Cardinal Directions and Colour

What Colour is your Compass?

Most of these admittedly are from wikipedia, which means that they are cited, however, as I don’t have access to the source material I can’t corroborate much of it. If you happen to know of another colour series, feel free to share it and I’ll add it to the pile.

The Cardinal Points, North, East, South, West, and sometimes Centre, have been fundamental ideas upon which much knowledge is built. Often, each direction is assigned a colour. These are often represented by circles divided into four quarters, sometimes with a central circle if appropriate. Like so:

Yellow is the East,  Red the South, Black the West and White the North. However, theAbysmal system has an image that represents the cardinal points (among other things). I’ve been referring to this as the mycelium of life (aka mushroom of life):

clockwise-myceliumAnother difference in my association is with the direction at the top of the image. As is the convention with most maps, north is at the top, east to the right, etc. However, I read somewhere (alas, anecdotal evidence, but it doesn’t really matter where it came from in the end) that in China, South was at the top. This made more sense to me, as a northern hemispheran living in the higher latitudes. If one pictures oneself at the centre, then the north is behind, the south before, east to the left, west to the right – as if one is facing the sun (southern exposure and all that), and facing the majority of the people on this American landmass. I think that north at the top makes much more sense for southern hemispherans for the same reason (but who am I to dictate?)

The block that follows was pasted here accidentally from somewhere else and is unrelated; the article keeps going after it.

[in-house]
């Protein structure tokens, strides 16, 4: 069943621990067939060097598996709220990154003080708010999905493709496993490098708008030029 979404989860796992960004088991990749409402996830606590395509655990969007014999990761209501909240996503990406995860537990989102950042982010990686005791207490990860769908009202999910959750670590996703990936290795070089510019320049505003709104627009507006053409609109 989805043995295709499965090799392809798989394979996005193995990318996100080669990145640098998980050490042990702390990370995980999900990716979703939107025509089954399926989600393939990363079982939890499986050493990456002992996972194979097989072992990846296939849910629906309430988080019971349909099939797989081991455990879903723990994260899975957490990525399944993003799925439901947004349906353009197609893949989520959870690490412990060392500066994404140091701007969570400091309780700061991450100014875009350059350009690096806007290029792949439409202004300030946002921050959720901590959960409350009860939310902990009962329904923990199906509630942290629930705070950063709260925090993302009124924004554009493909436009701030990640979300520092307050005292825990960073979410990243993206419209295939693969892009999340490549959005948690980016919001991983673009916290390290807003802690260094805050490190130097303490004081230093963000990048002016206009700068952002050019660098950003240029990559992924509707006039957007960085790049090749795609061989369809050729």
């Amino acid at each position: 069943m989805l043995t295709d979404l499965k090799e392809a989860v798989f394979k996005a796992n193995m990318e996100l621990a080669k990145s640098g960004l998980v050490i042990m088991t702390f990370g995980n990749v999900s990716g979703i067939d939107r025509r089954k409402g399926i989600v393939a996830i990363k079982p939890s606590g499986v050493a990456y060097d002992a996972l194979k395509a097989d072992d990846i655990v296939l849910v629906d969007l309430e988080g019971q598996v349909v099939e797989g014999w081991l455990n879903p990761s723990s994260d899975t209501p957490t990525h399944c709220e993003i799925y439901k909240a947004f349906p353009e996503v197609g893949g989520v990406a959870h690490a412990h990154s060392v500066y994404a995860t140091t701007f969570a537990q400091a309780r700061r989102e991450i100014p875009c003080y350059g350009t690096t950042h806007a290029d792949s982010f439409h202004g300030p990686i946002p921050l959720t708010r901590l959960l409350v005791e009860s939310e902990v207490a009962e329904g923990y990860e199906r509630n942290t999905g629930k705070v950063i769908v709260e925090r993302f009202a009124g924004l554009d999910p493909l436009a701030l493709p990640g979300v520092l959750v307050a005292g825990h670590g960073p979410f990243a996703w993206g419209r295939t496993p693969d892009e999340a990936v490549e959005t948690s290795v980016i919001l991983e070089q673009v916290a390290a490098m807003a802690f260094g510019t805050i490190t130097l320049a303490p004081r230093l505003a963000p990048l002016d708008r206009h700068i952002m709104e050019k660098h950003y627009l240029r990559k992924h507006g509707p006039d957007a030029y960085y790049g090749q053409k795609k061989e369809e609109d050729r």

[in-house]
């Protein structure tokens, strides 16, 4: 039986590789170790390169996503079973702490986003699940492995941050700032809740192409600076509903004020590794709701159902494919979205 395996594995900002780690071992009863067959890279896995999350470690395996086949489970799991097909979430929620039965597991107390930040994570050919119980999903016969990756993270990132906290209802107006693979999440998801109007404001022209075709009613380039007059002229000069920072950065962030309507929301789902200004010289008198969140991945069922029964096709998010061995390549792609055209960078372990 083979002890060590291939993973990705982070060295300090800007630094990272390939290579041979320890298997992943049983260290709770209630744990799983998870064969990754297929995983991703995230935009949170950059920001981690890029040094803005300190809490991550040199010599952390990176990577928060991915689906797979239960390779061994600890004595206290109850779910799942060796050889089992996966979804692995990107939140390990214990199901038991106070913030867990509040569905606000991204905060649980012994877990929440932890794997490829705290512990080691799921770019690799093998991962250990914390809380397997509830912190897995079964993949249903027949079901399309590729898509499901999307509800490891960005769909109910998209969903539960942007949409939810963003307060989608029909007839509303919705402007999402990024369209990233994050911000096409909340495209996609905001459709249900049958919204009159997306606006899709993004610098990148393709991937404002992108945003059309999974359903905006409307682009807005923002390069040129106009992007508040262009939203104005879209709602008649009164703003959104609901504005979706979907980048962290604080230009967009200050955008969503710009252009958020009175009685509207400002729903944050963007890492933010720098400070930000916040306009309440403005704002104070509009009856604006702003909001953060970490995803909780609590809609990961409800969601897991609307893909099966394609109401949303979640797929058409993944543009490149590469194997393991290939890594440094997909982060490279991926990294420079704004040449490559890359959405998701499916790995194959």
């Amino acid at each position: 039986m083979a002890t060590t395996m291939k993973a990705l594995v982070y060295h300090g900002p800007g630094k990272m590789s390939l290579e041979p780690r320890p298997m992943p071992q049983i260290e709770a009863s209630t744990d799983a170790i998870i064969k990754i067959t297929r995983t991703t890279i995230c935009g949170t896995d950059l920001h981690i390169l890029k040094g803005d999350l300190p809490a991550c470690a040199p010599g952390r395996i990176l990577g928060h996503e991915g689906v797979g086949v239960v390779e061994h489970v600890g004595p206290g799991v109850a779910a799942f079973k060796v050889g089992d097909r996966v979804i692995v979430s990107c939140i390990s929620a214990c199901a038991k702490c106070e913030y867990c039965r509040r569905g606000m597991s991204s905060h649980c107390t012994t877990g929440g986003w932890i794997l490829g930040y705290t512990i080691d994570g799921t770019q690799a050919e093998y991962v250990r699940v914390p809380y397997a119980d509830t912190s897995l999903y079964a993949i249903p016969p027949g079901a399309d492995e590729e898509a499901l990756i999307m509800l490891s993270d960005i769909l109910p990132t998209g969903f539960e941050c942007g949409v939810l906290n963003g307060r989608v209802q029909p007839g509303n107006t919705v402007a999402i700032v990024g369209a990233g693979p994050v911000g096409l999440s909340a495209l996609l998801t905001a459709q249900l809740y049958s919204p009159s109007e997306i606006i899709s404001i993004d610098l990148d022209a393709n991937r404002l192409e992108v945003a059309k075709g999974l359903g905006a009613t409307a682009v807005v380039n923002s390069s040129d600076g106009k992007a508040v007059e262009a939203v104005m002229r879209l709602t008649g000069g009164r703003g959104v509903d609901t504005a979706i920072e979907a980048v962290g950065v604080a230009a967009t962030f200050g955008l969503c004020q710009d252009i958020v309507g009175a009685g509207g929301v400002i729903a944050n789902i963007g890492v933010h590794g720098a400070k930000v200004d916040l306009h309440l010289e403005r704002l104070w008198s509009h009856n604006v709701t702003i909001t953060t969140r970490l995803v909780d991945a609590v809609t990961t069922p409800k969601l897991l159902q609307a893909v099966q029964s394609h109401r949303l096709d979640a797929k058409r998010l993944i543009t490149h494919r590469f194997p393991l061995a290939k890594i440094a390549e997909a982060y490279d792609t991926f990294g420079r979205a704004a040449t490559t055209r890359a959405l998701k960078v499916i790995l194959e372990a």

Alrighty, so here are the various “mycelia of life” for various colour symbol-systems, including theAbysmal’s version. If the central circle is blank and white, it indicates that the centre is not considered among the directions. If the central circle is white with the swirly pattern, that means the colour for the central direction is white.







slavicHere is theAbysmal Version. I’m not entirely settled on this, but it does resolve some issues (namely, I have no clue about design, especially when it comes to colour – notice how grey scale this blog is?) I wanted to keep white and black out of the equation, because those represent the directions up (white, where the sun and source of light is), and down (black, where the earth’s opaqueness hides everything from us). That settled, then it was a matter of arranging the four most common colours as felt appropriate.

Here’s a 3-D version I made some time ago for the Anishinaabeg colours. I don’t remember how I figured this out, however, I seem to have since forgotten.



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